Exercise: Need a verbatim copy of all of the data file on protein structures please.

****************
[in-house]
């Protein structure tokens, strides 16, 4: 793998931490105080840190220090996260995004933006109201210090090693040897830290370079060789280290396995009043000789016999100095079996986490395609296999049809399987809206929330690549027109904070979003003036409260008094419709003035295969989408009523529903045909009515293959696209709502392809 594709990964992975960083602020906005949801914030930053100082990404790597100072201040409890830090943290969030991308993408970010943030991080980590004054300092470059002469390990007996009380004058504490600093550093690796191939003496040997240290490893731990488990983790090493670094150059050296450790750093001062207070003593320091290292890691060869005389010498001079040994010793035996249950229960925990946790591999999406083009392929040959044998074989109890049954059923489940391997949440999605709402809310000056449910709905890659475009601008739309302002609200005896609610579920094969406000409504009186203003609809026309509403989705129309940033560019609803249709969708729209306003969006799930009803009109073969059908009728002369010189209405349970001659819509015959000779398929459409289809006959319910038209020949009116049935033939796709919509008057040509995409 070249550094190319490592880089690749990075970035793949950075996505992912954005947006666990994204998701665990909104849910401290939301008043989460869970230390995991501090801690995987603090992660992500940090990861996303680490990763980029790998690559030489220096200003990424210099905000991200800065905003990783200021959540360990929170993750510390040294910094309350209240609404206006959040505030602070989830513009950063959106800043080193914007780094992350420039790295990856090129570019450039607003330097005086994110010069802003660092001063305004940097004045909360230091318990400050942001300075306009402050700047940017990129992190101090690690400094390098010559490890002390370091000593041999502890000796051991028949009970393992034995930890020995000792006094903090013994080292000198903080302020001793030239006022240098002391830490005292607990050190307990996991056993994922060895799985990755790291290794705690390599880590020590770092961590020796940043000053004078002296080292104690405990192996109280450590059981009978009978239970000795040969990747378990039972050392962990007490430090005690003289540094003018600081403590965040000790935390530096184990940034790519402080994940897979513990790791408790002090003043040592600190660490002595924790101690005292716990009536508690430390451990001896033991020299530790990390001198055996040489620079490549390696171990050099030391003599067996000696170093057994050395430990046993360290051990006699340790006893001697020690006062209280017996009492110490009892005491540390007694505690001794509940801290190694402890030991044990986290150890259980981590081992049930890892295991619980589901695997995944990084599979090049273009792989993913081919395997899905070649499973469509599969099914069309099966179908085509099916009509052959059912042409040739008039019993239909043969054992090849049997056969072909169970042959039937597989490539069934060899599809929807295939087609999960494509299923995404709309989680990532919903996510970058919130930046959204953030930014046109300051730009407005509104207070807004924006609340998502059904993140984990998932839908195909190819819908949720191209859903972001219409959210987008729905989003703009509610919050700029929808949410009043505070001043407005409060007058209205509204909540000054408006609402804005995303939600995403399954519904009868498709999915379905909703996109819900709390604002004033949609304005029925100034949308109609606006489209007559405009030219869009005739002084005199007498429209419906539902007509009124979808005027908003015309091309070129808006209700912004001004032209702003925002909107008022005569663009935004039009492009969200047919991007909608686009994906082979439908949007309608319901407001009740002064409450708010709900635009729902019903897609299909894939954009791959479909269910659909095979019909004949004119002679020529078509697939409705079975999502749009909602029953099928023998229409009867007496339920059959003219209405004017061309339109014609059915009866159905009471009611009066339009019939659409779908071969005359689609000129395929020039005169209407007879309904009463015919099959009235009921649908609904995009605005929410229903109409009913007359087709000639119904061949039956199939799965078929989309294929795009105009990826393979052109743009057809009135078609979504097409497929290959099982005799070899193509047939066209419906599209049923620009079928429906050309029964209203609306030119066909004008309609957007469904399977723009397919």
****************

[in-house]
């Protein structure tokens, strides 16, 4: 793998931490105080840190220090996260995004933006109201210090090693040897830290370079060789280290396995009043000789016999100095079996986490395609296999049809399987809206929330690549027109904070979003003036409260008094419709003035295969989408009523529903045909009515293959696209709502392809 594709990964992975960083602020906005949801914030930053100082990404790597100072201040409890830090943290969030991308993408970010943030991080980590004054300092470059002469390990007996009380004058504490600093550093690796191939003496040997240290490893731990488990983790090493670094150059050296450790750093001062207070003593320091290292890691060869005389010498001079040994010793035996249950229960925990946790591999999406083009392929040959044998074989109890049954059923489940391997949440999605709402809310000056449910709905890659475009601008739309302002609200005896609610579920094969406000409504009186203003609809026309509403989705129309940033560019609803249709969708729209306003969006799930009803009109073969059908009728002369010189209405349970001659819509015959000779398929459409289809006959319910038209020949009116049935033939796709919509008057040509995409 070249550094190319490592880089690749990075970035793949950075996505992912954005947006666990994204998701665990909104849910401290939301008043989460869970230390995991501090801690995987603090992660992500940090990861996303680490990763980029790998690559030489220096200003990424210099905000991200800065905003990783200021959540360990929170993750510390040294910094309350209240609404206006959040505030602070989830513009950063959106800043080193914007780094992350420039790295990856090129570019450039607003330097005086994110010069802003660092001063305004940097004045909360230091318990400050942001300075306009402050700047940017990129992190101090690690400094390098010559490890002390370091000593041999502890000796051991028949009970393992034995930890020995000792006094903090013994080292000198903080302020001793030239006022240098002391830490005292607990050190307990996991056993994922060895799985990755790291290794705690390599880590020590770092961590020796940043000053004078002296080292104690405990192996109280450590059981009978009978239970000795040969990747378990039972050392962990007490430090005690003289540094003018600081403590965040000790935390530096184990940034790519402080994940897979513990790791408790002090003043040592600190660490002595924790101690005292716990009536508690430390451990001896033991020299530790990390001198055996040489620079490549390696171990050099030391003599067996000696170093057994050395430990046993360290051990006699340790006893001697020690006062209280017996009492110490009892005491540390007694505690001794509940801290190694402890030991044990986290150890259980981590081992049930890892295991619980589901695997995944990084599979090049273009792989993913081919395997899905070649499973469509599969099914069309099966179908085509099916009509052959059912042409040739008039019993239909043969054992090849049997056969072909169970042959039937597989490539069934060899599809929807295939087609999960494509299923995404709309989680990532919903996510970058919130930046959204953030930014046109300051730009407005509104207070807004924006609340998502059904993140984990998932839908195909190819819908949720191209859903972001219409959210987008729905989003703009509610919050700029929808949410009043505070001043407005409060007058209205509204909540000054408006609402804005995303939600995403399954519904009868498709999915379905909703996109819900709390604002004033949609304005029925100034949308109609606006489209007559405009030219869009005739002084005199007498429209419906539902007509009124979808005027908003015309091309070129808006209700912004001004032209702003925002909107008022005569663009935004039009492009969200047919991007909608686009994906082979439908949007309608319901407001009740002064409450708010709900635009729902019903897609299909894939954009791959479909269910659909095979019909004949004119002679020529078509697939409705079975999502749009909602029953099928023998229409009867007496339920059959003219209405004017061309339109014609059915009866159905009471009611009066339009019939659409779908071969005359689609000129395929020039005169209407007879309904009463015919099959009235009921649908609904995009605005929410229903109409009913007359087709000639119904061949039956199939799965078929989309294929795009105009990826393979052109743009057809009135078609979504097409497929290959099982005799070899193509047939066209419906599209049923620009079928429906050309029964209203609306030119066909004008309609957007469904399977723009397919």